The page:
Dock time for yours truly affords a terrific opportunity for contemplation. Following another week of American tragedy, there has been much to think about. Solving our ever growing societal dilemmas seems overwhelming to nearly impossible. As greed and self-gratification continue not yielding an inch toward compromise and/or respect for our fellow man, it’s just pretty discouraging for a country that once prided itself in being a land of opportunity for all.                                               

It sure makes me thankful for living in our “unorganized territory” where peace and civility are still the order of life.

On a happier note, while down on the dock last Sunday, when not pondering American ills, I was nudged back to the reality of how great this place is by rolling lake waters with gentle whitecaps and shadows being cast on the Canadian hillside by puffy clouds. The world seemed at peace, as one roller meshed into another and the heavenly wisps of gauze slowly eased over the green mountain tops to be gone forever. We in this neck of the woods are so fortunate to reside far away from the hubbub of an urban America gone wild, in spite of the constant media bombardment. 

Ongoing news from the upper Trail has me reporting about berries, bitin’ bugs and bunnies. First up is the progress of blueberry ripening. A few pickers are hitting the patches and gathering early purple pearls. However, most reports indicate the best is yet to come, probably in another week or two.      

As to the bug situation, black flies have simmered down a bit, but still can be stirred up. “No see umms” remain a nightly nuisance if lighted windows are left open, and mosquitoes are lurking in mass as the sun sets. Knowing how these winged terrorists get after we humans, one has to feel for the critters of the woods that must be in 24/7 agony from these carnivorous nippers.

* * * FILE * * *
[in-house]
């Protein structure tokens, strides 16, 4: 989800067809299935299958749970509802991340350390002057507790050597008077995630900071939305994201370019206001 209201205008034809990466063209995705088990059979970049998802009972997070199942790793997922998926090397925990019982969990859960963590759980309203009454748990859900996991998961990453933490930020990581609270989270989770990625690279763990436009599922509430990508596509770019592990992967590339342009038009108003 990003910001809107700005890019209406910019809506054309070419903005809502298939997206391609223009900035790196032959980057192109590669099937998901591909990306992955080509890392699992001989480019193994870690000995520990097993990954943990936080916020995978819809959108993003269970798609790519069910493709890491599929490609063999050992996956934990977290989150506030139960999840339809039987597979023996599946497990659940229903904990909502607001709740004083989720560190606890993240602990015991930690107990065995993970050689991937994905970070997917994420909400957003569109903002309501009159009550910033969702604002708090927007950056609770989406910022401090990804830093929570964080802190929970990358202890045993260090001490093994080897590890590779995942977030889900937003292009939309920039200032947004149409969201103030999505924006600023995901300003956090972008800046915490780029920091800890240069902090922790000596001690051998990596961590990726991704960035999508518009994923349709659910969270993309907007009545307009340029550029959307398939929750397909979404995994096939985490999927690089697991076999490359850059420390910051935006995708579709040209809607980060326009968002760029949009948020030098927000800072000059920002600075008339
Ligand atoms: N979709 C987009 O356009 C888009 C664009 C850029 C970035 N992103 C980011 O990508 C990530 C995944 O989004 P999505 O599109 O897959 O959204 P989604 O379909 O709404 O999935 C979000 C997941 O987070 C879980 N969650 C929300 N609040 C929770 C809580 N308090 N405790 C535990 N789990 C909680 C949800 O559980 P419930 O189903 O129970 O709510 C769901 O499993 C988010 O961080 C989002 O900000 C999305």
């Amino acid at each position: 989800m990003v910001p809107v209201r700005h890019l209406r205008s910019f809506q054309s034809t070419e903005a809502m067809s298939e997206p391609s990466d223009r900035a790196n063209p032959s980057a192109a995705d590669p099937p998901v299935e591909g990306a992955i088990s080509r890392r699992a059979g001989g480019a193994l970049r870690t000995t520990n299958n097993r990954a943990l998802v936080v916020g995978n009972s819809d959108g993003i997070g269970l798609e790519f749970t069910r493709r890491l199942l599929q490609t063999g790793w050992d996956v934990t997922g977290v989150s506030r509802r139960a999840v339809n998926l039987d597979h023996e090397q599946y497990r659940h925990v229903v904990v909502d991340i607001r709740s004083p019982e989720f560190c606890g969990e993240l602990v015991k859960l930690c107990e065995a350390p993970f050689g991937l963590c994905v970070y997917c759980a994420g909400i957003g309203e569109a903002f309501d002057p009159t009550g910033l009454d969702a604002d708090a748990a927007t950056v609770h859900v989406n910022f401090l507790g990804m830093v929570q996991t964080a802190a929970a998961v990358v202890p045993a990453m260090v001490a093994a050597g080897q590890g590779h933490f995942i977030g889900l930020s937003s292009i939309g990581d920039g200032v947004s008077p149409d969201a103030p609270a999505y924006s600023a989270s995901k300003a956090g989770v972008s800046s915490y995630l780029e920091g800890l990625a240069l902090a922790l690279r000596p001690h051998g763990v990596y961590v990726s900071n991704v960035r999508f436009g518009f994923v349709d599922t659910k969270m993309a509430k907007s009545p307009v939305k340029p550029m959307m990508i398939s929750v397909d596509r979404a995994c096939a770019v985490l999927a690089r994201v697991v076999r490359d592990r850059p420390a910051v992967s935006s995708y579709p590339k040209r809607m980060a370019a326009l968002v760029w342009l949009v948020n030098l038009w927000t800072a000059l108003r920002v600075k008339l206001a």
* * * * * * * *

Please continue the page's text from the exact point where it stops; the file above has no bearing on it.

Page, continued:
Meanwhile, snowshoe hares are practicing multiplication exercises with diligence. The hopping crowd can be noted at almost any turn of the road. I can’t remember observing so many during any one season as I’m seeing this summer, and other folks are echoing similar information. This speaks well for critters seeking a rabbit dinner, especially Canadian lynx. We might look for increased lynx appearances as fall and winter grow closer.  

Elsewhere out this way, the ghostly reminders of the Ham Lake fire are diminishing in many areas bit by bit. A recent trip to end of the Trail, finds far fewer of the charred skeletal remains lurking over the landscape. One might guess the wind storms of a few weekends ago took down great numbers and buried them in the surging green rebirth.    

While driving any number of our back country roads, I’m often compelled to visit with myself about the traveled surface. I have taken to doing an assessment of quality verses appalling on those I traverse. 

I find many county maintained pathways to be in a difficult to deplorable state. At the same time, I realize this is a huge county with many arteries to be serviced, and understand the difficulty in keeping each road up to snuff and everyone happy. 

Nevertheless, my mid-summer rating finds the Sag Lake Trail to be far and away “the clubhouse leader” in regard to rattle your teeth roughness. I feel for those folks having to make daily trips on this rolling corduroy course. Number two on my list, and gaining on the Sag Lake Trail, is county number twenty (the South Gunflint lake Road). In both cases, I hope I’m not offending residents residing along these back woods byways, but rough is rough, and pot holes, wash-boards and ruts, are what they are!   

Our big Gunflint canoe race event is now at hand. Finally, after months of planning, canoeists will hit the water this coming Wednesday evening. Kids' activities begin at 4:00 pm, food service at 4:30, and the first race at 6:00, all on the Gunflint Lodge waterfront. Expect to have another great evening in canoe country as we celebrate summer and the Gunflint Trail Volunteer fire Department.   

Last but not least, from this weekly commentary volunteer, thanks once again for stepping up with a pledge of support in last week's WTIP summer membership drive. All station followers proudly confirmed their friendship, showing that “with a little help from our friends,” anything is possible.

This is Fred Smith, on the Trail, at Wildersmith, hoping sanity and peace can get a grip on our violent world!